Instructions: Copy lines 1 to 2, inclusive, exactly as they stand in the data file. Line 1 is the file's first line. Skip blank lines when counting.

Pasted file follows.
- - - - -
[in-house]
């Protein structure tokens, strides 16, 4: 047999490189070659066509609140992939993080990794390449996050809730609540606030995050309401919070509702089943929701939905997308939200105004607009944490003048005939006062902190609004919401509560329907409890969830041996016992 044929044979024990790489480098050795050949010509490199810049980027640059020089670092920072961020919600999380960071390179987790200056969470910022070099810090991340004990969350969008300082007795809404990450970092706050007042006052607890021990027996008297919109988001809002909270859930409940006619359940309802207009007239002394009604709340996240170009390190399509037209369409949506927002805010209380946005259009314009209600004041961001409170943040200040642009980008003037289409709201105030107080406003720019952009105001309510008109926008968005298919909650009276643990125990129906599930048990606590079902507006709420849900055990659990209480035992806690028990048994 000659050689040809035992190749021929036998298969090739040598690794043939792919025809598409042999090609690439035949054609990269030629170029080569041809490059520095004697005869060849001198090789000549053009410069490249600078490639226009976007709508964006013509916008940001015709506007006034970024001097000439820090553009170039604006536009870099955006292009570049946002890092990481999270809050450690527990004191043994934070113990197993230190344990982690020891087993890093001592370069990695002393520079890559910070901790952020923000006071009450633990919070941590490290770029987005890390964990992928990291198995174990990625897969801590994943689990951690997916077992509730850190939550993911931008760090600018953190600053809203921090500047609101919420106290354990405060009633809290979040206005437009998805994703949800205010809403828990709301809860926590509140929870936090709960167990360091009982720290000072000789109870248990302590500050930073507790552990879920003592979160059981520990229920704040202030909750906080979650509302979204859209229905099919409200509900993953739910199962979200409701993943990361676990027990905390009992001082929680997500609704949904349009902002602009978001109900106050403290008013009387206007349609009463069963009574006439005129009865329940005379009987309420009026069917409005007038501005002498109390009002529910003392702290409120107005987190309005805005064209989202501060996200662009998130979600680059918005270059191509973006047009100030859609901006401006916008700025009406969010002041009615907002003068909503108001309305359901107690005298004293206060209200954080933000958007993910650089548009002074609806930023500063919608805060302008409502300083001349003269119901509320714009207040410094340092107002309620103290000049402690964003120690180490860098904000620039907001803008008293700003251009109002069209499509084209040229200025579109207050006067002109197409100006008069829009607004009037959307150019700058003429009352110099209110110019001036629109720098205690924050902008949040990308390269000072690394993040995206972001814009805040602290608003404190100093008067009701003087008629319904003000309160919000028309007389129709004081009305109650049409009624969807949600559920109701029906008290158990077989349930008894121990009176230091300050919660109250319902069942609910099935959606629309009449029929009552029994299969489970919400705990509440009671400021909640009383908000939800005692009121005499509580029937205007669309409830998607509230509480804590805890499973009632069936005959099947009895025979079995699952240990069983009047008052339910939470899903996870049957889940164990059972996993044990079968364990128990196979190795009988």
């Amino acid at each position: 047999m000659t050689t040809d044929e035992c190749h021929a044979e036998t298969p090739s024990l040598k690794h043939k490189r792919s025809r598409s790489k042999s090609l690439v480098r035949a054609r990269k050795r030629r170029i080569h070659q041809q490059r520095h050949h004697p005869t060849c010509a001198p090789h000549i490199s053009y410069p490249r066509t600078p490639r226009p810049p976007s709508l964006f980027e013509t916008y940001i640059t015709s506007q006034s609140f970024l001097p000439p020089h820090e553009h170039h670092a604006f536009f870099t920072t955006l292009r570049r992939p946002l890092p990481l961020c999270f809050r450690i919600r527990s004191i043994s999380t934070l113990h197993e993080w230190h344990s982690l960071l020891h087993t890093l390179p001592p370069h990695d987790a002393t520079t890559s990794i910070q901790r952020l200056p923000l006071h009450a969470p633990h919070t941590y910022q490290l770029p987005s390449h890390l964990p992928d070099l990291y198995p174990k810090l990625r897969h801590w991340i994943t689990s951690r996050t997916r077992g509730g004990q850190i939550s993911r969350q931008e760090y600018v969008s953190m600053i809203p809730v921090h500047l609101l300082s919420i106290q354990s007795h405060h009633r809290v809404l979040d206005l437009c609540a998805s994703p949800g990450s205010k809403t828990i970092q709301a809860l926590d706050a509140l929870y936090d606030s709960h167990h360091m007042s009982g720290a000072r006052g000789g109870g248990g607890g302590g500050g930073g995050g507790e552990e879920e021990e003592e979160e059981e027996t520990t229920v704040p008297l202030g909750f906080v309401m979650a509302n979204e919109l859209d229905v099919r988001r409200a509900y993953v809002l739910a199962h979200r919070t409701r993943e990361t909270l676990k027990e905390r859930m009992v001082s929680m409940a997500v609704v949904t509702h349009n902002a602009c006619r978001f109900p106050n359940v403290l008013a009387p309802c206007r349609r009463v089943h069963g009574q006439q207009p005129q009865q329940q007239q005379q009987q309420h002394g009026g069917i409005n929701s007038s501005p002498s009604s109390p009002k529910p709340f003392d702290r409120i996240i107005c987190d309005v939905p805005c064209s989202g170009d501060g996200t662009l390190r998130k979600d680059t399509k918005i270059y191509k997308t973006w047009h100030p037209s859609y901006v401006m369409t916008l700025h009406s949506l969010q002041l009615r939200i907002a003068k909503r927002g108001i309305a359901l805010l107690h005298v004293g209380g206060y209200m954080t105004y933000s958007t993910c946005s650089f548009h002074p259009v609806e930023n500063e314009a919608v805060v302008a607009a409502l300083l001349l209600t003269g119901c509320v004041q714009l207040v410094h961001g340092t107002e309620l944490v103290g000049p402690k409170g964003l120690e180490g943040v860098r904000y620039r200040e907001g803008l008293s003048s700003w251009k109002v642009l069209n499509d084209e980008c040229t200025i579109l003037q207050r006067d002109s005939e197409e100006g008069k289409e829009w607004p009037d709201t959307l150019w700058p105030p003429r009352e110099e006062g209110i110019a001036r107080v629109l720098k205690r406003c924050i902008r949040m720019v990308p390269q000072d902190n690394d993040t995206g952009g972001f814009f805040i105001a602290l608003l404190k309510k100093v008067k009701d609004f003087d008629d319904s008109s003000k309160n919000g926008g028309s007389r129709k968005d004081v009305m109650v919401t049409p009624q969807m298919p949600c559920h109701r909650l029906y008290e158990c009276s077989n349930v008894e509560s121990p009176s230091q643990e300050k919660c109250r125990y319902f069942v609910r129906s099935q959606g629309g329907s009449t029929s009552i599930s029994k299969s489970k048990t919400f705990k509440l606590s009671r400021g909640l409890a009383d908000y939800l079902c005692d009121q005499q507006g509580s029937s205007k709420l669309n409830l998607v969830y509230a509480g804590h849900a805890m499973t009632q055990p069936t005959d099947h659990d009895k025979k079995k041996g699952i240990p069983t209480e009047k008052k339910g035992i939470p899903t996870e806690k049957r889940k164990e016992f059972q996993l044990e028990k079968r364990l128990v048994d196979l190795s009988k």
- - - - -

[in-house]
């Protein structure tokens, strides 16, 4: 047999490189070659066509609140992939993080990794390449996050809730609540606030995050309401919070509702089943929701939905997308939200105004607009944490003048005939006062902190609004919401509560329907409890969830041996016992 044929044979024990790489480098050795050949010509490199810049980027640059020089670092920072961020919600999380960071390179987790200056969470910022070099810090991340004990969350969008300082007795809404990450970092706050007042006052607890021990027996008297919109988001809002909270859930409940006619359940309802207009007239002394009604709340996240170009390190399509037209369409949506927002805010209380946005259009314009209600004041961001409170943040200040642009980008003037289409709201105030107080406003720019952009105001309510008109926008968005298919909650009276643990125990129906599930048990606590079902507006709420849900055990659990209480035992806690028990048994 000659050689040809035992190749021929036998298969090739040598690794043939792919025809598409042999090609690439035949054609990269030629170029080569041809490059520095004697005869060849001198090789000549053009410069490249600078490639226009976007709508964006013509916008940001015709506007006034970024001097000439820090553009170039604006536009870099955006292009570049946002890092990481999270809050450690527990004191043994934070113990197993230190344990982690020891087993890093001592370069990695002393520079890559910070901790952020923000006071009450633990919070941590490290770029987005890390964990992928990291198995174990990625897969801590994943689990951690997916077992509730850190939550993911931008760090600018953190600053809203921090500047609101919420106290354990405060009633809290979040206005437009998805994703949800205010809403828990709301809860926590509140929870936090709960167990360091009982720290000072000789109870248990302590500050930073507790552990879920003592979160059981520990229920704040202030909750906080979650509302979204859209229905099919409200509900993953739910199962979200409701993943990361676990027990905390009992001082929680997500609704949904349009902002602009978001109900106050403290008013009387206007349609009463069963009574006439005129009865329940005379009987309420009026069917409005007038501005002498109390009002529910003392702290409120107005987190309005805005064209989202501060996200662009998130979600680059918005270059191509973006047009100030859609901006401006916008700025009406969010002041009615907002003068909503108001309305359901107690005298004293206060209200954080933000958007993910650089548009002074609806930023500063919608805060302008409502300083001349003269119901509320714009207040410094340092107002309620103290000049402690964003120690180490860098904000620039907001803008008293700003251009109002069209499509084209040229200025579109207050006067002109197409100006008069829009607004009037959307150019700058003429009352110099209110110019001036629109720098205690924050902008949040990308390269000072690394993040995206972001814009805040602290608003404190100093008067009701003087008629319904003000309160919000028309007389129709004081009305109650049409009624969807949600559920109701029906008290158990077989349930008894121990009176230091300050919660109250319902069942609910099935959606629309009449029929009552029994299969489970919400705990509440009671400021909640009383908000939800005692009121005499509580029937205007669309409830998607509230509480804590805890499973009632069936005959099947009895025979079995699952240990069983009047008052339910939470899903996870049957889940164990059972996993044990079968364990128990196979190795009988």